How to Deal with Frozen Pipes
Winter comes with a whole set of concerns, one of which is frozen pipes, where the damages can range from tiny leaks to completely burst pipes. Of course, prevention and protection is the most effective method of dealing with frozen pipes, but this isn’t always possible.
Our blog highlights the tell-tale signs of frozen pipes, DIY thawing methods and prevention methods. Read our tips below!
How to tell if pipes are frozen
Firstly, how are you going to tell if pipes are frozen? Well, for pipes to freeze in the first place, it has to stay below -6° Celsius. The pipes most at risk are those that are uninsulated and that are located in cold areas, such as attics and garages. As well as this, metal pipes are more likely to freeze than PVC pipes, and also thaw more slowly.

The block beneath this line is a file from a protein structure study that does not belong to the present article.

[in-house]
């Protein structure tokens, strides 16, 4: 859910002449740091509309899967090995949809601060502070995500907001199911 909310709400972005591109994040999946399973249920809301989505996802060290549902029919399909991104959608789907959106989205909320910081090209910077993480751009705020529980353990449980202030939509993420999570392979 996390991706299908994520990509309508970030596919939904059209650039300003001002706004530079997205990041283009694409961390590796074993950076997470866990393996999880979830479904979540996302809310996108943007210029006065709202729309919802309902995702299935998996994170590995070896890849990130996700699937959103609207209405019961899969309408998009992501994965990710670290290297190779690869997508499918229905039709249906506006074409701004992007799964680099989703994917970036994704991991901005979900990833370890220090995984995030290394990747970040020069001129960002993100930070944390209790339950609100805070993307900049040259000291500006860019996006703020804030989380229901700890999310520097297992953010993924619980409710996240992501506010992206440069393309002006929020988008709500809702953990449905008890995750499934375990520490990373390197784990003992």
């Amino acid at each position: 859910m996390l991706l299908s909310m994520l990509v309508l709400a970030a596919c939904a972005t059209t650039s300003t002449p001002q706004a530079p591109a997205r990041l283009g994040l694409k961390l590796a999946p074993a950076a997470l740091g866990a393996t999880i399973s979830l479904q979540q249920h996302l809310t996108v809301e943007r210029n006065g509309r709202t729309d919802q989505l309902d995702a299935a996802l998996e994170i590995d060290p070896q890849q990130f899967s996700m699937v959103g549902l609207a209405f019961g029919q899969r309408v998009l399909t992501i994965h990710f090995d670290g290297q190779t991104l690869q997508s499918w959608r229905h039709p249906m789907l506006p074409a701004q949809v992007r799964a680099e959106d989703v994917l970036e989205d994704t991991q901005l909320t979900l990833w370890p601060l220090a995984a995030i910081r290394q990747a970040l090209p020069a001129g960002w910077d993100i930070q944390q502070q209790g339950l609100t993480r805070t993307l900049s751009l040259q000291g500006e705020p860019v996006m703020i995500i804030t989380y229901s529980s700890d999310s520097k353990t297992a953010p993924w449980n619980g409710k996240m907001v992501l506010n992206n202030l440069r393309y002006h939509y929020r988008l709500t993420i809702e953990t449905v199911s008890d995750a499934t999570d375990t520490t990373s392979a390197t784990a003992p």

There are some tell-tale signs to frozen pipes, including a trickle from your kitchen tap. At a glance, your pipes could also be bulging, covered in condensation or have small cracks. If your pipes are frozen, the most important task is to prevent the frozen water from expanding inside the pipes. If this happens, the results could be extremely damaging and expensive.
My pipes are frozen… What now?
Pipes do thaw on their own but this can take a few days, especially if the temperature remains cold. Leaving them to thaw involves other risks, such as a build-up of pressure resulting in bursting if the weather doesn’t improve.
You can try to thaw the pipes yourself, with the following DIY methods: